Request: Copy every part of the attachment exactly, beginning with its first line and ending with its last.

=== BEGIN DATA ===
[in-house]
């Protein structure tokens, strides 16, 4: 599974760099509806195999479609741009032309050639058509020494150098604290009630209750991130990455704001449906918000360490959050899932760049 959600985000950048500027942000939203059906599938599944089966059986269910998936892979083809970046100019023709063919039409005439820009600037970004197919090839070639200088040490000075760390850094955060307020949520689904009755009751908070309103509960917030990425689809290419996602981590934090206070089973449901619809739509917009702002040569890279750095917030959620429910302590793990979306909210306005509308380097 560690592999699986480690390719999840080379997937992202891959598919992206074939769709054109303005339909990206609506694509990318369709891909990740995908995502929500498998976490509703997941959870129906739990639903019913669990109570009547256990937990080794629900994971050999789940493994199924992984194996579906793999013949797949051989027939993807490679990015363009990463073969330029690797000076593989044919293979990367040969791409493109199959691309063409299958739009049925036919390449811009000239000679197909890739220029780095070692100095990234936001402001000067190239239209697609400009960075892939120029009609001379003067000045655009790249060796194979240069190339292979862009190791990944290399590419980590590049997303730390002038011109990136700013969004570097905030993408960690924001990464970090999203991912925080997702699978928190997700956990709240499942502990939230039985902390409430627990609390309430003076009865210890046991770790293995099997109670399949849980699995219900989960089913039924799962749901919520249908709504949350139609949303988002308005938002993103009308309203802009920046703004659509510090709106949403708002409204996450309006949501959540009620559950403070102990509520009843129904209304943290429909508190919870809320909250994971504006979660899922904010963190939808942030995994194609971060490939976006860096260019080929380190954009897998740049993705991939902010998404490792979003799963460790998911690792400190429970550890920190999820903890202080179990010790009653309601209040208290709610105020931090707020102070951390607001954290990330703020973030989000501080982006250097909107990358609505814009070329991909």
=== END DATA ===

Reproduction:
[in-house]
């Protein structure tokens, strides 16, 4: 599974760099509806195999479609741009032309050639058509020494150098604290009630209750991130990455704001449906918000360490959050899932760049 959600985000950048500027942000939203059906599938599944089966059986269910998936892979083809970046100019023709063919039409005439820009600037970004197919090839070639200088040490000075760390850094955060307020949520689904009755009751908070309103509960917030990425689809290419996602981590934090206070089973449901619809739509917009702002040569890279750095917030959620429910302590793990979306909210306005509308380097 560690592999699986480690390719999840080379997937992202891959598919992206074939769709054109303005339909990206609506694509990318369709891909990740995908995502929500498998976490509703997941959870129906739990639903019913669990109570009547256990937990080794629900994971050999789940493994199924992984194996579906793999013949797949051989027939993807490679990015363009990463073969330029690797000076593989044919293979990367040969791409493109199959691309063409299958739009049925036919390449811009000239000679197909890739220029780095070692100095990234936001402001000067190239239209697609400009960075892939120029009609001379003067000045655009790249060796194979240069190339292979862009190791990944290399590419980590590049997303730390002038011109990136700013969004570097905030993408960690924001990464970090999203991912925080997702699978928190997700956990709240499942502990939230039985902390409430627990609390309430003076009865210890046991770790293995099997109670399949849980699995219900989960089913039924799962749901919520249908709504949350139609949303988002308005938002993103009308309203802009920046703004659509510090709106949403708002409204996450309006949501959540009620559950403070102990509520009843129904209304943290429909508190919870809320909250994971504006979660899922904010963190939808942030995994194609971060490939976006860096260019080929380190954009897998740049993705991939902010998404490792979003799963460790998911690792400190429970550890920190999820903890202080179990010790009653309601209040208290709610105020931090707020102070951390607001954290990330703020973030989000501080982006250097909107990358609505814009070329991909």